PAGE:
• La plage de Ty Bihan
  • La plage de Beaumer

These beaches are suitable for everyone and are protected from the waves by the Quiberon Bay and Belle-Île-en-Mer.

Entrance to the large beach of Carnac with a sea view

Carnac has 16 campsites in its municipality

The town of Carnac boasts no less than 16 campsites within its locality. Each year, over 850,000 overnight stays are recorded in the campsites of Carnac.

Carnac is a flagship destination in Morbihan and Brittany for camping enthusiasts. If you are looking for a campsite, check out the list of the best campsites in Carnac.

Giant slide at the Camping des Menhirs in Carnac

Carnac Plage is located below sea level

The area of Carnac Plage is classified as a flood-prone zone, and a large part of the buildings located behind the dunes are below sea level. Carnac Plage is thus a particularly exposed area to high tides and the risk of marine submersion, as was the case during the storm of March 2008.

The coastal paths and seaside houses located between Port-En-Dro and Pointe Churchill have been damaged several times during storms combined with a high tidal coefficient. To try to mitigate this phenomenon, significant dikes have been installed to reinforce the dune barrier of the Grande Plage and Beaumer.

Anti-submersion dike at the entrance of the Grande Plage in Carnac

The menhirs of Carnac have been moved

Did korrigans move the menhirs? Did ancient soldiers turned into stone move to drink from the nearby streams? In reality, the explanation is simpler.

Before the site of the Carnac alignments was classified and protected, thousands of years had passed. Many menhirs of Carnac were extracted from the alignments and used for construction or moved to facilitate agricultural work. These habits persisted until the end of the 18th century.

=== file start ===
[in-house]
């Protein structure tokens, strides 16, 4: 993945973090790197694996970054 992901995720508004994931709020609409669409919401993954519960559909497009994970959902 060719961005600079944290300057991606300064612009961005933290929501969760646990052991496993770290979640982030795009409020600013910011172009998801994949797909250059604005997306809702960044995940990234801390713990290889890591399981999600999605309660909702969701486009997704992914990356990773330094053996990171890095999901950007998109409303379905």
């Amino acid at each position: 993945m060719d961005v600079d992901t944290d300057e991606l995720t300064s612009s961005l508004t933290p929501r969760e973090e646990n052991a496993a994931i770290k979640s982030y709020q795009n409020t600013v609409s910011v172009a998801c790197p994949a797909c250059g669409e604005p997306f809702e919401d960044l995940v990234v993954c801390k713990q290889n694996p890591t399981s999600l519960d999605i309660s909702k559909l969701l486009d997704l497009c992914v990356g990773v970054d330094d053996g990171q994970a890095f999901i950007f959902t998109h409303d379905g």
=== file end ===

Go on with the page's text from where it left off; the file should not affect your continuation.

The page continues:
The restoration of the Carnac alignments began under the impetus of James Miln and Zacharie Le Rouzic at the end of the 19th century. The reconstitution of the Carnac site was done by extrapolation. The current site of the Carnac alignments is therefore probably very different from the original site.

It is estimated that nearly 40% of the menhirs of the Carnac alignments are not in their original place, especially the smaller menhirs, which are easier to move. Many menhirs are also missing. Finally, according to some historians, some lines of menhirs might have been entirely imagined and established from scratch by the restorers.

Menhirs of the Kermario alignments of Carnac

Carnac has the 3 flowers label

The municipality of Carnac is labeled 3 flowers, by the national quality of life label: “cities and flowered villages”.

A distinction that places the town of Carnac among the municipalities that are both green, friendly, attractive, and committed to the ecological transition.

Césarine garden park in Carnac

The largest menhir in Carnac has been re-erected

The largest menhir in Carnac, the giant of Manio, wasn’t always standing upright. Time and erosion caused it to fall in the past. It was thus re-erected in 1900 by Zacharic Le Rouzic, famous for his archaeological excavations and his restoration work on the alignments. Weighing several tons, the operation has left marks that are now visible on the Menhir.

Giant Menhir of Manio in Carnac